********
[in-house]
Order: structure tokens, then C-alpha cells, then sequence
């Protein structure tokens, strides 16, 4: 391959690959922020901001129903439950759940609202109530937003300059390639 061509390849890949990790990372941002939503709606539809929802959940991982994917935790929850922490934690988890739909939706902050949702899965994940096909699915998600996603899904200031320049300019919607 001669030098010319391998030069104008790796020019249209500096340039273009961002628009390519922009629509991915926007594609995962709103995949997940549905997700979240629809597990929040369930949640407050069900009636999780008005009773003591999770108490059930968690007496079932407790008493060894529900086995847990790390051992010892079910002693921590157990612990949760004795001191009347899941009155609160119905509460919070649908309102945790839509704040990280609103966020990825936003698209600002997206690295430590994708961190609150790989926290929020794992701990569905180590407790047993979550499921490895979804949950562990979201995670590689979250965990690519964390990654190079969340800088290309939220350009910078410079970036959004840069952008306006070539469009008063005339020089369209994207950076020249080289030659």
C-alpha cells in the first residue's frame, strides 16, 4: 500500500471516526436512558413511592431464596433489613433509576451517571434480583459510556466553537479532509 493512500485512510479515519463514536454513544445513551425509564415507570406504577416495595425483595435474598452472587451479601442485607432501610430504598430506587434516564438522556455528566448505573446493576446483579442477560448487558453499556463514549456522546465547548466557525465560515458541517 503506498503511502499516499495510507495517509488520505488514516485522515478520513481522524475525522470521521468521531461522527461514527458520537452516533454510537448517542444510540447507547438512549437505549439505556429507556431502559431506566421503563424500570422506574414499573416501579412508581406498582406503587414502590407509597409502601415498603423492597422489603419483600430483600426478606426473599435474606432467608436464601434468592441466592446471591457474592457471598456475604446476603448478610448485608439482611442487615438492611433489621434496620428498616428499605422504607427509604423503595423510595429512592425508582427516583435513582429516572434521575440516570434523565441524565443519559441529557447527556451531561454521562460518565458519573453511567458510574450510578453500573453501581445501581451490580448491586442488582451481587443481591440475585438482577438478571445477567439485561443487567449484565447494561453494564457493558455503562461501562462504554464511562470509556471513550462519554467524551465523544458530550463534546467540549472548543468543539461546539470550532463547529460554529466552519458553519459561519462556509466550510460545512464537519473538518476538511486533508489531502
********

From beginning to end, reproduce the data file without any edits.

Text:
[in-house]
Order: structure tokens, then C-alpha cells, then sequence
């Protein structure tokens, strides 16, 4: 391959690959922020901001129903439950759940609202109530937003300059390639 061509390849890949990790990372941002939503709606539809929802959940991982994917935790929850922490934690988890739909939706902050949702899965994940096909699915998600996603899904200031320049300019919607 001669030098010319391998030069104008790796020019249209500096340039273009961002628009390519922009629509991915926007594609995962709103995949997940549905997700979240629809597990929040369930949640407050069900009636999780008005009773003591999770108490059930968690007496079932407790008493060894529900086995847990790390051992010892079910002693921590157990612990949760004795001191009347899941009155609160119905509460919070649908309102945790839509704040990280609103966020990825936003698209600002997206690295430590994708961190609150790989926290929020794992701990569905180590407790047993979550499921490895979804949950562990979201995670590689979250965990690519964390990654190079969340800088290309939220350009910078410079970036959004840069952008306006070539469009008063005339020089369209994207950076020249080289030659």
C-alpha cells in the first residue's frame, strides 16, 4: 500500500471516526436512558413511592431464596433489613433509576451517571434480583459510556466553537479532509 493512500485512510479515519463514536454513544445513551425509564415507570406504577416495595425483595435474598452472587451479601442485607432501610430504598430506587434516564438522556455528566448505573446493576446483579442477560448487558453499556463514549456522546465547548466557525465560515458541517 503506498503511502499516499495510507495517509488520505488514516485522515478520513481522524475525522470521521468521531461522527461514527458520537452516533454510537448517542444510540447507547438512549437505549439505556429507556431502559431506566421503563424500570422506574414499573416501579412508581406498582406503587414502590407509597409502601415498603423492597422489603419483600430483600426478606426473599435474606432467608436464601434468592441466592446471591457474592457471598456475604446476603448478610448485608439482611442487615438492611433489621434496620428498616428499605422504607427509604423503595423510595429512592425508582427516583435513582429516572434521575440516570434523565441524565443519559441529557447527556451531561454521562460518565458519573453511567458510574450510578453500573453501581445501581451490580448491586442488582451481587443481591440475585438482577438478571445477567439485561443487567449484565447494561453494564457493558455503562461501562462504554464511562470509556471513550462519554467524551465523544458530550463534546467540549472548543468543539461546539470550532463547529460554529466552519458553519459561519462556509466550510460545512464537519473538518476538511486533508489531502